Using Sparse Semantic Embeddings Learned from Multimodal Text and Image Data to Model Human Conceptual Knowledge

Steven Derby, Paul Miller, Brian Murphy, Barry Devereux

Research output: Contribution to conferencePaper

Abstract

Distributional models provide a convenient way to model semantics using dense embedding spaces derived from unsupervised learning algorithms. However, the dimensions of dense embedding spaces are not designed to resemble human semantic knowledge. Moreover, embeddings are often built from a single source of information (typically text data), even though neurocognitive research suggests that semantics is deeply linked to both language and perception. In this paper, we combine multimodal information from both text and image-based representations derived from state-of-the-art distributional models to produce sparse, interpretable vectors using Joint Non-Negative Sparse Embedding. Through in-depth analyses comparing these sparse models to human-derived behavioural and neuroimaging data, we demonstrate their ability to predict interpretable linguistic descriptions of human ground-truth semantic knowledge.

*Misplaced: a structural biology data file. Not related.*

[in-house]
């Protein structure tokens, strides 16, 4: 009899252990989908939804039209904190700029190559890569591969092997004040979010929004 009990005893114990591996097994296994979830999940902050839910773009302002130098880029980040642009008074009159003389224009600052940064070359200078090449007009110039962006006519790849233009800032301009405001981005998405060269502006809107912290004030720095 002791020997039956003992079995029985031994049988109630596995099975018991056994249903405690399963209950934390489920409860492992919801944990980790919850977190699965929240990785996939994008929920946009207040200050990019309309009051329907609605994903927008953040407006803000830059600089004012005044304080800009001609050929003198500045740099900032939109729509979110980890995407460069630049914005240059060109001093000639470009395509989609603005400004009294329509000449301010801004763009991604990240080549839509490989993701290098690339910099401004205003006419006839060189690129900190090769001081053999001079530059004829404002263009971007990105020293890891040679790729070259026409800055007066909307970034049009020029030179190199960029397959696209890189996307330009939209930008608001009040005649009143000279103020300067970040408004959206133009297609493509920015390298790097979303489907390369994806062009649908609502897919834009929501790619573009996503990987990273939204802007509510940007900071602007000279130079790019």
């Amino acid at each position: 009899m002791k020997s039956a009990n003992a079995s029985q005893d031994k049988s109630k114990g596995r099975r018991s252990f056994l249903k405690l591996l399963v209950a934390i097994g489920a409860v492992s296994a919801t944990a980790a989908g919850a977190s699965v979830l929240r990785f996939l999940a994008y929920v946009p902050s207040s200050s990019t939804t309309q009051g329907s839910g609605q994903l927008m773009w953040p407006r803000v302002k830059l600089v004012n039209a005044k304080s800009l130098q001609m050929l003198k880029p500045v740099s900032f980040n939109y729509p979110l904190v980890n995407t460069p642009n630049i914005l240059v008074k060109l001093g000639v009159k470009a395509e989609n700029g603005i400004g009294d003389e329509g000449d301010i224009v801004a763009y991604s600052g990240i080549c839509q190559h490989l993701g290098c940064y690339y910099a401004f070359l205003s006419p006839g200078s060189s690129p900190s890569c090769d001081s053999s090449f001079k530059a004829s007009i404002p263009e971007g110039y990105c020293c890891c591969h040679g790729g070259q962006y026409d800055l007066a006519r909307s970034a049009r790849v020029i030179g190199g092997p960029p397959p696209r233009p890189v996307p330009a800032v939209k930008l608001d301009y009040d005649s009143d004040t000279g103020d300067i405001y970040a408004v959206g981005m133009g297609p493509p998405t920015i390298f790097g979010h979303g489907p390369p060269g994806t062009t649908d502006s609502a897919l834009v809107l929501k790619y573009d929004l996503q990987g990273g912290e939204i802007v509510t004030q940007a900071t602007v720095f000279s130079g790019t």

Original languageEnglish
Number of pages11
DOIs
Publication statusPublished - 29 Jun 2019

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Semantics
Neuroimaging
Unsupervised learning
Linguistics
Learning algorithms

Cite this

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title = "Using Sparse Semantic Embeddings Learned from Multimodal Text and Image Data to Model Human Conceptual Knowledge",
abstract = "Distributional models provide a convenient way to model semantics using dense embedding spaces derived from unsupervised learning algorithms. However, the dimensions of dense embedding spaces are not designed to resemble human semantic knowledge. Moreover, embeddings are often built from a single source of information (typically text data), even though neurocognitive research suggests that semantics is deeply linked to both language and perception. In this paper, we combine multimodal information from both text and image-based representations derived from state-of-the-art distributional models to produce sparse, interpretable vectors using Joint Non-Negative Sparse Embedding. Through in-depth analyses comparing these sparse models to human-derived behavioural and neuroimaging data, we demonstrate their ability to predict interpretable linguistic descriptions of human ground-truth semantic knowledge.",
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